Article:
The Valdosta Daily Times
Aaron Shipman will admit it. In 2012, he did not have the kind of season most minor league baseball players want to have. He hopes this year will be different.
“Last year wasn’t my best year by any means,” Shipman said. “This year, I want to start strong. I want to start off hot. Going into it, I want to get off to a good, strong start.”
After struggling for the majority of 2012, Shipman, the Brooks County alumnus, will likely start this season in lower Class A, with the Beloit (Wis.) Snappers. In the end, though, he hopes to end up with the Class A-Advanced Stockton Ports.
After being selected in the third round of the 2010 First-Year Player Draft out of Brooks County High School, Shipman signed with the A’s organization and joined the Athletics’ rookie team in the Arizona League.
Shipman appeared in just four games, going 2 for 17 at the plate with two runs batted in and two runs scored.
The following year, Shipman was with the Vermont Lake Monsters, the short-season affiliate of the Athletics. Appearing in 63 games Shipman finished the year with a .254 batting average, hitting eight doubles, stealing a career-high 17 bases and scoring 34 runs.
Last year, an injury prohibited Shipman from beginning his minor league season on time. As a result, he was forced to spend two extra weeks in extended spring training. Once he joined the Burlington Bees, a full-season Class A affiliate, he struggled.
He hit just .206 average after appearing in 108 games.
“I think the length of the full-season is what got to me,” Shipman said. “There is a big difference between 100 games and 63 games. The big difference was the length and learning how to endure the long season.”
With a full-season of 100-plus games under his belt, Shipman hopes this season will be better for him, as he continues to prove his worth to the A’s organization. He hopes it begins March 10, when he opens Minor League spring training.
“I’m hoping this spring training could change some minds of people that make the decisions in the organization,” Shipman said.
Overall, Shipman said he is proud to be a member of the Athletics, an organization notorious for having a small budget and for developing players.
“The A’s are moving the program in the right direction,” Shipman said. “They are not a big market team, a big money team and development is a big thing they do. When they drafted me, they told me I could be a leadoff guy and a guy with a lot of speed. I still feel like I can be that guy.”
One thing that helped Shipman understand Oakland’s organization was the hit-movie “Moneyball,” a movie released in 2012 that was based off the 2003 Michael Lewis book that accounts the Oakland Athletics baseball team and general manager Billy Beane during the 2002 season.
The movie, which was nominated for six Academy Awards, including Best Actor (Brad Pitt) and Best Picture, shows the inner workings of the organization and how moves are made from within the organization.
“From conversations with the agents, just going through the draft process, I realized the agents didn’t have the means that the other organizations have,” Shipman said. “If you watch Moneyball, you get an idea of the theory of guys they draft. To see Moneyball, it kind of made everything make sense. It gave me some answers to my questions.”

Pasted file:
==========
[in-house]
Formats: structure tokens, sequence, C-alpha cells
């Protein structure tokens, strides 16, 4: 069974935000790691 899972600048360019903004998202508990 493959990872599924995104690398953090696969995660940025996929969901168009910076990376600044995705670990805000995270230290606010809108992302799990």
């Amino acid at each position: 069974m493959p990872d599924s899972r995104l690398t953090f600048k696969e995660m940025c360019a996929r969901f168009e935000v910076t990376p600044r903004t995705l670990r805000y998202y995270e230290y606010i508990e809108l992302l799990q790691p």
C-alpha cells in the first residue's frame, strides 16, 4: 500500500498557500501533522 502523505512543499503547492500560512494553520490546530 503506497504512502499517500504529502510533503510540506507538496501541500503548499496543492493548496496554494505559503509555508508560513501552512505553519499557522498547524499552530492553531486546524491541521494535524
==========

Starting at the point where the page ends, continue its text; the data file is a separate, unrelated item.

While life in the Major League’s is known for being glamorous — although the movie makes it clear it isn’t too glamorous in Oakland — Shipman has also experienced life in the minor leagues.
While life on the road can be difficult, Shipman said he stays focused and makes it through the grind by keeping his mind on the ultimate goal: An appearance in the Majors.
“It is a job. It is not easy,” Shipman said. “The travel is strenuous. At the same time, it is something to enjoy. It is hard and it takes a lot of work and dedication. All in all, life in the minor leagues is pretty exciting as long as you keep in mind the ultimate goal. It is work. But at the end of the day, it is still a game.”
Part of playing in the minor leagues is playing in front of small crowds, something that doesn’t bother Shipman after coming from the small town of Quitman.
“It kind of depends on where you play. This year I played in Burlington and you only have 300, 400 a night,” Shipman said. “In Western Michigan, they had 8,000 or 9,000 a night.
“But growing up in a small town with no fans, it didn’t faze me....The main goal should always be considered. Minor leagues are for development and fans are just a bonus. My job is to prove to the guys that make the decisions that I can play at the next level.”
In the offseason, Shipman returns to South Georgia, where he helps his dad, Valwood head coach Robert Shipman, teach the Genesis Baseball Academy, when he is not improving his own game.
“Most of the time I’m working with my dad because he runs the Genesis Baseball Academy,” Shipman said. “That is what I’m tied up with most of the time....My dad also helps me work some things out with my swing. In the end, he is still my coach.”
While he was playing in Class A last season, another Lowndes native, Stephen Drew, was finishing his Major League season with the A’s, after he was traded from the Arizona Diamondbacks. When asked if he and Drew have spoken, despite Drew now being with the Boston Red Sox, Shipman said he hasn’t seen Drew in some time, but he does have all his gear.
“He sent me all of his stuff, so I have all of his equipment,” Shipman said. “Although I can only wear it in practice because he is a Nike guy and I’m an Under Armour guy.”
Regardless of what he is wearing, Shipman, who signed with Under Armour in 2010, has the ultimate goal of making it to the Major League’s one day. He hopes to take a step towards that goal this year.